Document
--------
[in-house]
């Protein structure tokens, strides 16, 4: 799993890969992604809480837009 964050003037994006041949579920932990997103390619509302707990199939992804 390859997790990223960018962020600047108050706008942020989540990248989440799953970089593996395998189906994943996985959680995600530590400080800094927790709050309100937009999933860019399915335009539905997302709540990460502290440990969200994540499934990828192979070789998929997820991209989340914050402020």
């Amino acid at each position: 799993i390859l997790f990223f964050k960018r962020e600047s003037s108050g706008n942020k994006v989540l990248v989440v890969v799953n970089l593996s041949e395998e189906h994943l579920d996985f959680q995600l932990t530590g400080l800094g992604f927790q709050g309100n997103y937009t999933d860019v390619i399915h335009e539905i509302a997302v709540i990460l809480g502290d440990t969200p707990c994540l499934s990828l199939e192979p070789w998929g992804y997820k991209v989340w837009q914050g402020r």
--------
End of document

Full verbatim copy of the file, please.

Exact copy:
[in-house]
């Protein structure tokens, strides 16, 4: 799993890969992604809480837009 964050003037994006041949579920932990997103390619509302707990199939992804 390859997790990223960018962020600047108050706008942020989540990248989440799953970089593996395998189906994943996985959680995600530590400080800094927790709050309100937009999933860019399915335009539905997302709540990460502290440990969200994540499934990828192979070789998929997820991209989340914050402020």
């Amino acid at each position: 799993i390859l997790f990223f964050k960018r962020e600047s003037s108050g706008n942020k994006v989540l990248v989440v890969v799953n970089l593996s041949e395998e189906h994943l579920d996985f959680q995600l932990t530590g400080l800094g992604f927790q709050g309100n997103y937009t999933d860019v390619i399915h335009e539905i509302a997302v709540i990460l809480g502290d440990t969200p707990c994540l499934s990828l199939e192979p070789w998929g992804y997820k991209v989340w837009q914050g402020r």